I visited Denver last month, on Inauguration weekend, on the Women's March weekend; it now seems like a much longer time ago. I came across a rich cultural fabric - museums, galleries, art spaces, and above all, artists making remarkable work. I came across a deeply layered and vibrant art scene, notably a thriving contemporary art community, even in the face of the kind of economic and gentrification pressures afflicting a lot of other major creative centers. My trip looks different to me from the perspective of a month into the age of Trump. I see my experience of the Denver art scene in a new darker light. For it looks like like we're about to experience an assault out of Washington on the NEA, the NEH, the CPB, and a general hostility to culture and the arts. The people in charge seem to have culture in their cross hairs. What I saw in Denver I now see as something about to go under siege - and, conversely, something to cherish, protect, and nurture.
This Denver photo diary is in several posts, starting with a visit to the Clyfford Still Museum. After which: a studio/home visit with Trine Bumiller; studio visits with Derrick Velasquez and other Denver-based artists, at the Tank studios, and at Redline Contemporary Art Center; exhibitions by Stephen Westfall and Don Voisine at Robischon, and other facets of a vibrant Denver arts culture.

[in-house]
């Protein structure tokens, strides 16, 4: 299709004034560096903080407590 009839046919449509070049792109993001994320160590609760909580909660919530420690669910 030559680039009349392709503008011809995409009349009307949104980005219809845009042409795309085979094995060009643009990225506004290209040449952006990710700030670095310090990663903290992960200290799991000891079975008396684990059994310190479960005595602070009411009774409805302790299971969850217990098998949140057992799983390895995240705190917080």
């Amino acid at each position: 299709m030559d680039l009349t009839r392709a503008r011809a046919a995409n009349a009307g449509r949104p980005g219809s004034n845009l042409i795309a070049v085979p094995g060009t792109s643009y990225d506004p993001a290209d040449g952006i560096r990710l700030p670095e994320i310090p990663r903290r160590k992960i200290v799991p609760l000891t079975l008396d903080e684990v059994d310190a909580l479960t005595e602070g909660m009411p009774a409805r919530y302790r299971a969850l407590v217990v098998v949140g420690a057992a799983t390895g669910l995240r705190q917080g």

Clyfford Still Museum
The Clyfford Still Museum is an astonishing place; a majestic repository and showcase of the artist's work. The current hanging was done by longtime Still fan Julian Schnabel, who drew from the many hundreds of paintings and other works stored in deep arrays of storage stacks (visible to visitors through glass walls). The works on display are regularly rotated; Schnabel's hanging is merely the most current of an ever-changing public presentation of Still's work. The first couple of rooms were especially fascinating to me, revealing Still's immersion and absorption of Surrealism and especially Surrealist Picasso. I visited the museum with artist and friend Trine Bumiller, long based in Denver, and whose studio and home collection we later visited.